• November 27, 2014

Allan Mandell On Sports Mom kept close watch on Cory Jefferson

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Posted: Sunday, June 29, 2014 12:45 am

Fancy Pace, Cory Jefferson’s mom, received an NCAA tournament watch in 2010.

“When Cory was a freshman at Baylor and the team made the 2010 NCAA tournament, he was given a watch from the NCAA,” Pace said, during an interview on Friday. “I asked Cory if I could wear it. I told him I wouldn’t stop wearing it until he reaches his goal. Cory’s goal was to make it into the NBA.”

Cory is 6-foot-9, 220 pounds.

“So the watch looks like a large bracelet on me,” Pace said. “It dangles from my arm. Cory never said anything to me about it after he gave it to me. But he knew, by my wearing it, that that was my way of showing support for him. Every day, ever since, I’d grab my keys and that watch.”

Cory is in the NBA now. He was drafted by San Antonio on Thursday night. By Friday, the Brooklyn Nets traded for Jefferson.

“Over the past few months,” Pace said, “everyone has been asking Cory ‘What team do you want to go to?’ Cory’s reply was simple: ‘The NBA.’ He wasn’t that concerned. But we are happy that he’ll be playing for the Nets. He worked out for them on Tuesday and Cory liked them a lot.”

Cory was born on Dec. 26, 1990. To coin a phrase, Cory was big when he was little.

“Cory was 9-something pounds, 21 inches at birth,” Pace said. “He was a chubby baby — and he was funny. I remember when he was about 18-months old, he’d be in the bathtub wearing a shower cap and splashing the water all over his face and all over the place and laughing like crazy.”

Cory was introduced to basketball at age 2. Well, sort of.

“Cory’s dad and I were at a restaurant and his dad bought him a glow-in-the-dark basketball there,” Pace said. “Cory played with it but I can’t remember if he was trying to kick it or bounce it.”

By middle school, Cory was tall for his age.

“Cory was gangly, sort of awkward in basketball,” Pace said. “But he asked the coach, Craig Pyle, if he could try out for the team. Cory told me he didn’t do well but he said he wanted to ask the coach why he didn’t make the team so maybe he could improve in the future.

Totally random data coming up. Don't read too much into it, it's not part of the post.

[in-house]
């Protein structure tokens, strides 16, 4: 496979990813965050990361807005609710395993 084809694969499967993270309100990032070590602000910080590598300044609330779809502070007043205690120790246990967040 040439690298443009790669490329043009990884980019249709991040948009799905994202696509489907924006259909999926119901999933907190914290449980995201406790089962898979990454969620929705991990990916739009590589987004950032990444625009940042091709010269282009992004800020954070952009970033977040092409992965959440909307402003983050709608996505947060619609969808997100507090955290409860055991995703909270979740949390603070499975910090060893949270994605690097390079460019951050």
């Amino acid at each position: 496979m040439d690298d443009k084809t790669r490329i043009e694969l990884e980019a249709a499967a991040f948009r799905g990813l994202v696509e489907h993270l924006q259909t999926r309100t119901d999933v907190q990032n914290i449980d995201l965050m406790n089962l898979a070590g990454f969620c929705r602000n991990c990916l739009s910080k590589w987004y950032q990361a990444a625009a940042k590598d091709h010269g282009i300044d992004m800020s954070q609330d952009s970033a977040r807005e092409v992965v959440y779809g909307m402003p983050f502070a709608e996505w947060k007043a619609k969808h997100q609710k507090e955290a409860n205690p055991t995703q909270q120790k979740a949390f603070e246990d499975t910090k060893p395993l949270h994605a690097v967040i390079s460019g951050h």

“Well, Coach Pyle asked Cory right back, ‘What do you think the reason is that you didn’t make the team?’ And they talked about Cory needing to keep working hard, being patient with the game, and trusting that, through hard work, Cory would grow into his body. Cory nodded and said, ‘Thank you.’

“Then Coach Pyle said to Cory, ‘Oh, by the way, you did make the team.’ ”

The rest, as the saying goes, is history. Cory Jefferson became a tough middle-school player and then etched himself into Killeen High School athletic lore with three sensational varsity seasons.

All-District awards. All-State honors. Texas Class 4A Player of the Year. Killeen won at least 30 games in all three of Jefferson’s varsity seasons.

Cory Jefferson wouldn’t be able to tell you how it felt to lose a home basketball game in high school because it never happened.

“That’s something that remains very important still to Cory,” said Pace, 58, who served 21 years in the military, retiring in 2001 as staff sergeant. “Cory felt it essential you protect your own court — never losing a home game shows how much he cared, and his teammates, too. They all worked so well together.”

Cory was BMOC — big man on campus.

“I grew up watching ‘Leave it to Beaver,’” Pace said. “And I was sort of living it. Cory was like the son in the show, Wally Cleaver, wearing the letterman’s jacket. Although I don’t even think Cory knows who Wally Cleaver was.

“It was during Cory’s high school days that we were introduced to AAU ball and that’s when Cory started playing in Austin, Las Vegas, San Antonio, all over the place.”

Cory was heavily recruited and ended up choosing Baylor. He became a starter his junior season, averaging 13 points and eight rebounds per game. In 2014, Jefferson again averaged 13 points and eight boards and helped lead Baylor to the Sweet 16. Along the way, Jefferson didn’t forget the person who helped him so much.

“Cory sometimes would just say to me, ‘Mom, thanks for taking me to all those games for all those years,’” Pace said. “Last year, he sent me a text that read, ‘Mom, thank you for taking me all around and doing everything you could for me.’ ”

At 11:15 p.m. on Thursday, Cory Jefferson was selected in the NBA draft. Cory hugged his girlfriend.

And then he hugged mom. For over a minute.

“He put his head on my shoulders,” Pace said. “It was a beautiful moment. This was his dream come true.”

The initials “CJ” are tattooed on the back of Jefferson’s arm.

“It doesn’t stand for ‘Cory Jefferson,’ ” Pace said. “That’s Cory’s way of remembering his dad, Charles Jefferson.”

Charles Jefferson died of cancer in 2003, when Cory was just 12 years old.

“Cory is basically a private person,” Pace said. “But sometimes we’ll talk about his dad. This I know for sure: If Charles could have seen Cory get drafted into the NBA, he’d have been dancing all over the place. He’d have been ecstatic.”

On Mother’s Day, 2013, Cory bought his mom a watch.

“It’s a ladies watch and so it fits me,” Pace said. “But, still, I’ve only been wearing the watch that Cory earned his freshman year. It was our symbol of his dream to make the NBA.”

As for that bracelet-size-fitting NCAA tournament watch that Fancy had been wearing since 2010, Fancy took it off on Friday — forever.

She’ll keep it in a case in her home.

“Cory made it to the NBA,” Pace said. “He made it. My baby boy made it.”

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